Unless the worst fears of the doomers are realized, in the long run, undoubtedly, we will learn how to race with smart machines, rather than against them.[xvi] But in the short-medium term (say, a decade), the generative A.I. will deliver a huge destabilizing shock to our social systems. Since we can foresee the effect of ChatGPT and its ilk on potentially creating large numbers of counter-elites, in principle, we can figure out how to manage it. The problem is that I have no confidence that our current polarized, gridlocked political system is capable of adopting the policy measures needed to defuse the tensions brought about by elite overproduction and popular immiseration. I hope I am wrong; but if not, prepare for a rough ride.
[i] Brynjolfsson, E. and A. McAfee (2015). Will Humans Go the Way of Horses? Foreign Affairs. New York, Council on Foreign Relations NY. 94: 8-14.
[iii] Case, A. and A. Deaton (2020). Deaths of Despair and the Future of Capitalism, Princeton University Press.
[iv] Stansbury, Anna and Lawrence Summers. “Declining Worker Power and American Economic Performance,” Brookings Papers on Economic Activity, March 19, 2020, https://www.brookings.edu/wp-content/uploads/2020/03/stansbury-summers-conference-draft.pdf.
[v] Mishel, Lawrence and Josh Bivens, “Identifying the policy levers generating wage suppression and wage inequality,” Economic Policy Institute, May 13, 2021, https://www.epi.org/unequalpower/publications/wage-suppression-inequality/.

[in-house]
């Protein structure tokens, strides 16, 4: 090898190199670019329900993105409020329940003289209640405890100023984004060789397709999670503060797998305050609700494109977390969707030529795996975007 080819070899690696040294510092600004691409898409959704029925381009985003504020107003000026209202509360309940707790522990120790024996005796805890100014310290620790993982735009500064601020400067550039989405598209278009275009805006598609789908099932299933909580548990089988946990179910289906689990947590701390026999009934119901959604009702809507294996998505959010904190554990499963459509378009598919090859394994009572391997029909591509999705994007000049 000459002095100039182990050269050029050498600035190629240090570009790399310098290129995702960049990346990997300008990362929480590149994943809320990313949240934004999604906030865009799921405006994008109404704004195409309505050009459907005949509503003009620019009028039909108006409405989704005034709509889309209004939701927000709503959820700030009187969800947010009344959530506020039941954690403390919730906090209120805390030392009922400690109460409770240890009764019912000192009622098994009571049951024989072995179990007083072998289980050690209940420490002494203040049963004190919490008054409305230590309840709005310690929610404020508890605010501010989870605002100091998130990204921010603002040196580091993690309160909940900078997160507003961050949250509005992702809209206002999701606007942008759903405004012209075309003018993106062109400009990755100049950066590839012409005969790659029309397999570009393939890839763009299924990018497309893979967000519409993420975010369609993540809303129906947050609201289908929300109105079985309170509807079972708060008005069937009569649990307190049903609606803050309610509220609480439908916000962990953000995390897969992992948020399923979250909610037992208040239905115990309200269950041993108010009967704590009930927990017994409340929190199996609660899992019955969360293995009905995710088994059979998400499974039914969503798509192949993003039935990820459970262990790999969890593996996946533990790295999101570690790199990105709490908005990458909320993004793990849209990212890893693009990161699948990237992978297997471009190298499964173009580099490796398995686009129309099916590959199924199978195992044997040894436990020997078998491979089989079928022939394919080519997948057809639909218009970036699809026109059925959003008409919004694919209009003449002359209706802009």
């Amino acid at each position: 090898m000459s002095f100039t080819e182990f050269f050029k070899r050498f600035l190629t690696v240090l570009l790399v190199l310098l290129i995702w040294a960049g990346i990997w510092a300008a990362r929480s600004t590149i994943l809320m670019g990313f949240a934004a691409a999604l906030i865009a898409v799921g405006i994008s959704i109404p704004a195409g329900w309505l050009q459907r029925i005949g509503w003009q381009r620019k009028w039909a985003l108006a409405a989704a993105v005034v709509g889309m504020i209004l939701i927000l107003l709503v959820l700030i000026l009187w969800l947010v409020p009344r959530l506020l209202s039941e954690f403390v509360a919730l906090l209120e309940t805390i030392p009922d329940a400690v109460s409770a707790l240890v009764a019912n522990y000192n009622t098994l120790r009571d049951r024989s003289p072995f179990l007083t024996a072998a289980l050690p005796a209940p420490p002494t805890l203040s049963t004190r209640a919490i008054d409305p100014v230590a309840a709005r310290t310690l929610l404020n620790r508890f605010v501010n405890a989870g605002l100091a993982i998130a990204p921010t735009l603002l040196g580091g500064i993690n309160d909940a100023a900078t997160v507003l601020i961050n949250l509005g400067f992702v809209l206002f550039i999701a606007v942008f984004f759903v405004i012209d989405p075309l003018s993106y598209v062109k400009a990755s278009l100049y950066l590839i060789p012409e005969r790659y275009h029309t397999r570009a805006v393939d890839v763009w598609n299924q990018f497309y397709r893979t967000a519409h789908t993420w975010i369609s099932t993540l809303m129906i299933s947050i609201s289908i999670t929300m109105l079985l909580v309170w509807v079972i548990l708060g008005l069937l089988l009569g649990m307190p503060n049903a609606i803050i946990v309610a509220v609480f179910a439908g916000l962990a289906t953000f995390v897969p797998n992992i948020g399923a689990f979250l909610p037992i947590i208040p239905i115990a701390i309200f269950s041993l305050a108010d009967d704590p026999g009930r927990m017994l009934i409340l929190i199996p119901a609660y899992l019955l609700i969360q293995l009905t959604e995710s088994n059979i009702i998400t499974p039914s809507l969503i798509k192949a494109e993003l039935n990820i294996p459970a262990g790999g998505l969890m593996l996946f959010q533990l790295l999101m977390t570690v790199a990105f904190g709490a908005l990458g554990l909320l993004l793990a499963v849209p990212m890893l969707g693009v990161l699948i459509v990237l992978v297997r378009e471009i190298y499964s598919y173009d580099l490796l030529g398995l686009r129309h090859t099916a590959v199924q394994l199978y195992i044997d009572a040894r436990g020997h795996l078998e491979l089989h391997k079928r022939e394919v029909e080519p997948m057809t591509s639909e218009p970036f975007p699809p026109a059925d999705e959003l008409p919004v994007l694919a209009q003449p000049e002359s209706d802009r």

[vi] Noam Scheiber, “Middle-Class Pay Lost Pace. Is Washington to Blame?” New York Times, May 13, 2021, https://www.nytimes.com/2021/05/13/business/economy/middle-class-pay.html.
[vii] Frank, T. (2016). Listen, Liberal: Or, What Ever Happened to the Party of the People? New York, Picador.
[viii] Amory Gethin, Clara Martínez-Toledano and Thomas Piketty, “How politics became a contest dominated by two kinds of elite,” The Guardian, August 5, 2021, https://www.theguardian.com/commentisfree/2021/aug/05/around-the-world-the-disadvantaged-have-been-left-behind-by-politicians-of-all-hues.
[ix] Turchin, P. (2016). Ages of Discord: A Structural-Demographic Analysis of American History. Chaplin, CT, Beresta Books.
[x] Goldstone, J. A. (1991). Revolution and Rebellion in the Early Modern World. Berkeley, CA, University of California Press.
[xi] Ages of Discord, Figure 4.5.
[xii] Data for 2020 from National Association for Law Placement, NALP.
[xvi] Brynjolfsson, E. and A. McAfee (2016). The Second Machine Age: Work, Progress, and Prosperity in a Time of Brilliant Technologies. New York, WW Norton.